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How To: Christmas Photoshoots Setups 101

Updated: Feb 17, 2021

I decided to host my very first Christmas mini photoshoot in my home studio. I put together an elaborate set to really create that homey Christmas feel. It got me thinking on how to create a home photoshoot and what was required. Here is my post on how I set my Christmas mini and a few tips to help you set up yours.


Theme


Like any event, themes are important. It's Christmas and Christmas is my favourite time of year. It's time to get inspired whether that's doing a winter wonderland theme or a colour scheme theme. It's Christmas... go crazy I say.


For my theme, I wanted more of a cosy by the fire theme. I ordered a deer blanket and Christmas pillows from Amazon. I originally tested the theme out against a white backdrop and thought the scene was lacking. Luckily, my friend loaned me her snowy backdrop and the scene started to come together.


I had my dad do some test shots for the scene but noticed when cropped and printed on a card, there was some extra white space. It got me thinking about what I could do to enhance the scene a bit more. I ended up spending more money on wood grain contact paper from Amazon. I peeled and stuck the contact paper on some plywood to create fake flooring on either side of the scene. You can get contact paper in all types of patterns and when photographed look pretty realistic.


Lighting Setup


As for my lighting set up, I had two lights set up on either side of the scene to make sure everything was evenly lit. I used my base softboxes that came with the Elinchrom set, one square and the other octagonal. I set my key light to F8.0 and fill light to F5.6

The key light is the main light source. With the difference in the F-stop I had a 2:1 ratio. With this ratio, there is a small amount of shadow fall off on the subject's faces. A greater ratio of 4:1 would have more dramatic fall off on the shadow and would create a more edgy image. For my shoot, I wanted to keep everything light and fun. The white in the backdrop helped to bounce the light around more to soften the light and pictures.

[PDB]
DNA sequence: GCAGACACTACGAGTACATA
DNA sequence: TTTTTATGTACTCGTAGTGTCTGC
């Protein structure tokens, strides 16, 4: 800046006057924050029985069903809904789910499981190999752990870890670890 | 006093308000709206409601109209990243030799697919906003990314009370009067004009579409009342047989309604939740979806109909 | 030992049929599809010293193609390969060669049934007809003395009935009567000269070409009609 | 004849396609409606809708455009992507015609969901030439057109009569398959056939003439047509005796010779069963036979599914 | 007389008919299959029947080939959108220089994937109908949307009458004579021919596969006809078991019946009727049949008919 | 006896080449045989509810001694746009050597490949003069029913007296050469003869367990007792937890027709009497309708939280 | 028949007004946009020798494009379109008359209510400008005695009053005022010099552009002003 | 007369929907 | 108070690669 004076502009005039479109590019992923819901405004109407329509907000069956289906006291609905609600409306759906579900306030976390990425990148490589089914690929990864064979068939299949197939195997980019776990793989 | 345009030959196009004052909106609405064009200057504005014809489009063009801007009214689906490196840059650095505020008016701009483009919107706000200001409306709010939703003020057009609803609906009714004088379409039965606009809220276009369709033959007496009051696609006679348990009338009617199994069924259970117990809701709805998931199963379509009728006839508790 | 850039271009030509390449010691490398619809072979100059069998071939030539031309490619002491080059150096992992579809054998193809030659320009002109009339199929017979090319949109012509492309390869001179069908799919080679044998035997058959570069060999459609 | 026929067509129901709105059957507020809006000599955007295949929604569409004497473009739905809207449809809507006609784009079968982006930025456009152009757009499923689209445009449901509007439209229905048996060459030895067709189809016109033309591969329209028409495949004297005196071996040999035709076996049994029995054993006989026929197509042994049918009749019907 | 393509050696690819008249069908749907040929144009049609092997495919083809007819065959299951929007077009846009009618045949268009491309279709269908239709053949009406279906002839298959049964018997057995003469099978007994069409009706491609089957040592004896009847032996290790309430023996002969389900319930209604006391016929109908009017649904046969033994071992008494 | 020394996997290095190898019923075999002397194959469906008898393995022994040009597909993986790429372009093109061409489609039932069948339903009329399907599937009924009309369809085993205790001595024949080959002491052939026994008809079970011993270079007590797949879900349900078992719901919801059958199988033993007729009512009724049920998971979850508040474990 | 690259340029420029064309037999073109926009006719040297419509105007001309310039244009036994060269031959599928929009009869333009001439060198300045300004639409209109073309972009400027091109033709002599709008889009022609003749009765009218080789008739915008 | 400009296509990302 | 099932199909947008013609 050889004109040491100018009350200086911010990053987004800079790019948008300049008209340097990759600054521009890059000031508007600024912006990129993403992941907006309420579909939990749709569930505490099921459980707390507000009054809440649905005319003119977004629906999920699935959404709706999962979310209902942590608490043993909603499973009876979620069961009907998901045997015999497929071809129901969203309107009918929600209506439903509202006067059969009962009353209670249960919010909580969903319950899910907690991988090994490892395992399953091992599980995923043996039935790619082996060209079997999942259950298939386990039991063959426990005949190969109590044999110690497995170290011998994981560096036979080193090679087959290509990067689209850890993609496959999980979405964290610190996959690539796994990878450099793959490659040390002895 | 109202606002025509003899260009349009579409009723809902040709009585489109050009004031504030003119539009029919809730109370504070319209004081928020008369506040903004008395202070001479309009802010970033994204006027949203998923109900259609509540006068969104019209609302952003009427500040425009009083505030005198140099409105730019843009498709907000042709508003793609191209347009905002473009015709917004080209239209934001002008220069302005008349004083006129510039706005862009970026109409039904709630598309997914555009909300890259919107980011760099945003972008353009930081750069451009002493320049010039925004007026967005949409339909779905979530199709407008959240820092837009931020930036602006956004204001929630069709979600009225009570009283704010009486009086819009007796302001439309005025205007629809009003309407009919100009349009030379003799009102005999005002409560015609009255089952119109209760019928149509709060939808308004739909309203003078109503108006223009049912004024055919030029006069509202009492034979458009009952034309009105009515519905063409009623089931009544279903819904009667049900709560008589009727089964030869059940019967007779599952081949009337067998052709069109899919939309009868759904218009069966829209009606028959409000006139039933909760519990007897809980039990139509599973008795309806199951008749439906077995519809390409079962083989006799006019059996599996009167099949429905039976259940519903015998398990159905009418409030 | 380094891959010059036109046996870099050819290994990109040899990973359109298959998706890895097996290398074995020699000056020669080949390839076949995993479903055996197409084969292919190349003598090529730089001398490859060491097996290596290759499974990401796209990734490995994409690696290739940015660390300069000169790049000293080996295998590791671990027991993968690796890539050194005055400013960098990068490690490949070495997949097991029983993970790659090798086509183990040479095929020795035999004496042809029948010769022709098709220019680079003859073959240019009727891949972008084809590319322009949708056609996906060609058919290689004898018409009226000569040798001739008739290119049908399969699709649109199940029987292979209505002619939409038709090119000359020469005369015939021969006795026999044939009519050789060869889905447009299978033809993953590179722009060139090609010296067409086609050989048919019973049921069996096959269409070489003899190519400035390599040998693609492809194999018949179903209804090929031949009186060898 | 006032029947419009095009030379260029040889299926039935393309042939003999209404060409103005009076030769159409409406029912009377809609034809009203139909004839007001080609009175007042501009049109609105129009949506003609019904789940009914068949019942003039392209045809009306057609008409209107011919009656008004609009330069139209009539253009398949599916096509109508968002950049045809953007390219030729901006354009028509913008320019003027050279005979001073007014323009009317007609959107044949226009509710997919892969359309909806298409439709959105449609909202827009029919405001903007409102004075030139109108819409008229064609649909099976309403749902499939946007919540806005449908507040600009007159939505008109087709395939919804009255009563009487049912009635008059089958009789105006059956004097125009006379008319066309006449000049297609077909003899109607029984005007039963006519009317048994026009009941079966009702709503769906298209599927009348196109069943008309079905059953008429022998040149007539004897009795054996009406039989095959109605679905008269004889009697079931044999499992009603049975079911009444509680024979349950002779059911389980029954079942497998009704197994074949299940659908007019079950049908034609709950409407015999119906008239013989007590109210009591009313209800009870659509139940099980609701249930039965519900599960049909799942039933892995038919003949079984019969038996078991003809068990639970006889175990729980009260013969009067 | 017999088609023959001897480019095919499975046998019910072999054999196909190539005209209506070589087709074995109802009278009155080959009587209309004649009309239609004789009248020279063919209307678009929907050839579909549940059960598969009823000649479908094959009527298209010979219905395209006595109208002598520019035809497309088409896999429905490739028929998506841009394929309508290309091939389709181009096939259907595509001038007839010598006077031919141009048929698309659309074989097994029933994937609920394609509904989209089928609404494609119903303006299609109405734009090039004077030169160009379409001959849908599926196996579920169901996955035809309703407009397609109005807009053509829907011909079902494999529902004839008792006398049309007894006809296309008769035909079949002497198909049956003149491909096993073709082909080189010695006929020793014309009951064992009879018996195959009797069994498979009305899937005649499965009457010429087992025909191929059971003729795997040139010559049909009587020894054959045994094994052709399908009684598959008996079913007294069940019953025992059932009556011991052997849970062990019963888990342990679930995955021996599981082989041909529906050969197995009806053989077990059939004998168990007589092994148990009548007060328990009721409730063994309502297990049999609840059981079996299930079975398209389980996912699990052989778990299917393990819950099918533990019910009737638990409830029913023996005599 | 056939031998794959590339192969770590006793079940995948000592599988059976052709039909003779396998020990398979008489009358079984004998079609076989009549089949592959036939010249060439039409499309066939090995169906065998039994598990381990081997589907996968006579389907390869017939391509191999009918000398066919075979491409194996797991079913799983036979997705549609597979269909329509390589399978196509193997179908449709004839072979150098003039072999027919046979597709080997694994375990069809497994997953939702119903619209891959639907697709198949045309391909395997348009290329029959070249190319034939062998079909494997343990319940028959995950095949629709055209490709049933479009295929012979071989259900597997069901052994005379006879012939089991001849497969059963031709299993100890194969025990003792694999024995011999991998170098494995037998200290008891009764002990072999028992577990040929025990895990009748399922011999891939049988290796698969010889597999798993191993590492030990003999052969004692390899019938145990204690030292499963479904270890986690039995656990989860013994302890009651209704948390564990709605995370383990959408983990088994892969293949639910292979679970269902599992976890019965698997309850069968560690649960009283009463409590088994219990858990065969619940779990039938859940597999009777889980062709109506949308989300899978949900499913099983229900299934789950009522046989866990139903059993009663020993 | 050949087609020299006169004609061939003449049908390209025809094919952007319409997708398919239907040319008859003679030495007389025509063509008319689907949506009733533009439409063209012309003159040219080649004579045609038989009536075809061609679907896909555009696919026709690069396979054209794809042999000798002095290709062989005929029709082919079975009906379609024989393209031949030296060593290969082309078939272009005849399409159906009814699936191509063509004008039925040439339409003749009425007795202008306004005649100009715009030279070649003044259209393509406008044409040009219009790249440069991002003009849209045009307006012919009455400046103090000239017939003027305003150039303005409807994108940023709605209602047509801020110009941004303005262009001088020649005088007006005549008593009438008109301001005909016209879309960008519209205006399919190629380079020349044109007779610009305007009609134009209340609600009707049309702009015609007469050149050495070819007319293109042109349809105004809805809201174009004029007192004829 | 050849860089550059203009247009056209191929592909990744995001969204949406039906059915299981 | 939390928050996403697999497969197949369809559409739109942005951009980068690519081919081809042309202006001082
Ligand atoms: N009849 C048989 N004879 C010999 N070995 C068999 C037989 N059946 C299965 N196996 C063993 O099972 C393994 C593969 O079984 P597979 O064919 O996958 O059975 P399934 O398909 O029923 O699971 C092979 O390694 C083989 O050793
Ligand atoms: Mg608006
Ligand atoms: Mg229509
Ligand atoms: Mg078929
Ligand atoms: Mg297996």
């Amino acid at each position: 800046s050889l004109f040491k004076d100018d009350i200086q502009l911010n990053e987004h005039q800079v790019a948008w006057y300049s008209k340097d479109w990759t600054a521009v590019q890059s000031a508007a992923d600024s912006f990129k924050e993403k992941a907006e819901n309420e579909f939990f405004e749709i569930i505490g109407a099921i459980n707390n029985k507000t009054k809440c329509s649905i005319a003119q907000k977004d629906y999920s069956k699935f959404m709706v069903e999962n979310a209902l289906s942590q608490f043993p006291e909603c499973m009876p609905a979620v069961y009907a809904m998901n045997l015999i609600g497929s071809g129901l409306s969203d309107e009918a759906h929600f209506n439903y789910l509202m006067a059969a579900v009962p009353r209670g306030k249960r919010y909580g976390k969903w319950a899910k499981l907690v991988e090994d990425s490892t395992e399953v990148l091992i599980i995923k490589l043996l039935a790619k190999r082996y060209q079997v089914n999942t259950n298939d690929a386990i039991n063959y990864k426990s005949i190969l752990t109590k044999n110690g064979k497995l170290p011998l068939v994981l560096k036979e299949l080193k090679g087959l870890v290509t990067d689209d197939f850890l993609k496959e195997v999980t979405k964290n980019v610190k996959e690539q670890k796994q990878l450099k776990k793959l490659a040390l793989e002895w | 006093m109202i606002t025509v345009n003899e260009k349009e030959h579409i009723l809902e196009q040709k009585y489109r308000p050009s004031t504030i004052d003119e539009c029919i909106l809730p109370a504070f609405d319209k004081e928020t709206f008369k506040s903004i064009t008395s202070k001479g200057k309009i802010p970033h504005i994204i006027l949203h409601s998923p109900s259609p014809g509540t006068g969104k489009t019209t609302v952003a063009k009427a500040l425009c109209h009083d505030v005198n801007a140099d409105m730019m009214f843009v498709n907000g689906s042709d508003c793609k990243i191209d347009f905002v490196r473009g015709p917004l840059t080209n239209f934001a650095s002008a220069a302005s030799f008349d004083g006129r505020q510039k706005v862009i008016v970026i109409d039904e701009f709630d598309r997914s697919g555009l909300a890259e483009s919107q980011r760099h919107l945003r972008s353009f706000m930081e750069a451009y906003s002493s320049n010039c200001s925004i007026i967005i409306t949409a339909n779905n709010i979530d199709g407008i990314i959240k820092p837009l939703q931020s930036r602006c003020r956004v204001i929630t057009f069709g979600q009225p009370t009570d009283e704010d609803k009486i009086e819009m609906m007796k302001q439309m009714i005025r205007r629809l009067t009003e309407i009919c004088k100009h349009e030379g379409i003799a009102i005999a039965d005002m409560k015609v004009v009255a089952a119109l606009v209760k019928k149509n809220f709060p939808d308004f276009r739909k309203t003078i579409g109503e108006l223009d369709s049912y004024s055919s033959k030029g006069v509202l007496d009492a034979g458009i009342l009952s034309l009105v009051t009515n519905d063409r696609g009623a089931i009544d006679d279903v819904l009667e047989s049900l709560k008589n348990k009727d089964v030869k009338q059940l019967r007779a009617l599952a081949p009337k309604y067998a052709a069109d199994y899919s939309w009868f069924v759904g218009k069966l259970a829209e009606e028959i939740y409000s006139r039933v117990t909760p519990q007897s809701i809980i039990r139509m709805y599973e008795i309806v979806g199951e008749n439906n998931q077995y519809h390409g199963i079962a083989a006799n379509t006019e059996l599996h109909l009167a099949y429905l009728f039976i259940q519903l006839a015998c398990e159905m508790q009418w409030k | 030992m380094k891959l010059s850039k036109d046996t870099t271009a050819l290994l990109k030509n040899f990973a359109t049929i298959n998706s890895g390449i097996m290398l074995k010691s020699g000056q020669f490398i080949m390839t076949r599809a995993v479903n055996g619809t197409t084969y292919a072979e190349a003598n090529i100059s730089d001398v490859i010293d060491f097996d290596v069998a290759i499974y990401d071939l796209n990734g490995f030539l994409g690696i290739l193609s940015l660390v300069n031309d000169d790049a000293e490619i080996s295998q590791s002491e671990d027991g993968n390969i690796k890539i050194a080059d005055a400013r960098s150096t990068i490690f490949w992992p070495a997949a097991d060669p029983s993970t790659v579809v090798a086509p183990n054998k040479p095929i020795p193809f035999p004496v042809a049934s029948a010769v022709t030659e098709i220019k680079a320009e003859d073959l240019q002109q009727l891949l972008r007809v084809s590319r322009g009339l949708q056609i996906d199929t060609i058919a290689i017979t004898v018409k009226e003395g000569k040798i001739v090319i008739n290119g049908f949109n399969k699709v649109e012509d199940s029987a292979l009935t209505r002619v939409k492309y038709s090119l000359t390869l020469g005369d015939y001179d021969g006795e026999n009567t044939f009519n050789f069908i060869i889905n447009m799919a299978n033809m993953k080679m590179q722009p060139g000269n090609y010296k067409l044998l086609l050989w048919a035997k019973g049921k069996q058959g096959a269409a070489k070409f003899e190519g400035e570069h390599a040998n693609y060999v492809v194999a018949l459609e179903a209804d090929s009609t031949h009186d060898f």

Having the light being bounced around by the white made it easier to open up the shadows slightly in the images to create a more even look.


If you have any type of strobe at home whether studio strobes or off-camera speedlights, great, you can still achieve a home studio step up. You can also use constant lights like a lamp to achieve your desired results. Use your camera's metering system to get the exposures right so everything is well-lit. If you are using lamps from your home, make sure to set your white balance to incandescent. You'll end up with an image that is too orange or too blue if you set the wrong white balance. If you are using strobes, then set your white balance to flash or daylight.


Tips for a simple set up


1) Use what you have

Setting up a Christmas mini can be costly if you are looking for a certain look and do not already have the items on hand. Most of us would have Christmas supplies stored up from previous years. Make use of what you have. Using Christmas decorations against a white wall can work perfectly if you are looking for more of a simple look and don't want to spend too much on a Christmas scene starting out.


2) Fireplaces

If you have a fireplace, then dress that up and have your guests or clients pose against that as a backdrop. Nothing says Christmas like a nice warm fireplace.


3) Christmas Greens

I haven't personally bought any of those Christmas greens. But those would be perfect against a white wall with minimalistic decorations. I love those natural Christmas wreaths! Those against a white wall or on a fireplace make for a great photo opportunity.


4) Snow

You can purchase fake snow from Amazon if you want to do an indoor shoot. There are two kinds of snow you can purchase. There are the cotton bundles that you rip and place around your Christmas scene or the loose flakes. I want to photograph kids blowing the snow out of their hand. I think this would make a great shot. There is nothing stopping you from using what's in your own backyard for a Christmas shoot. We all hope for a white Christmas. Take blankets and decorations to set up a scene outdoors. Use the natural light to your advantage to create natural and evenly lit images.


What's your dream Christmas theme? Post your comments below!

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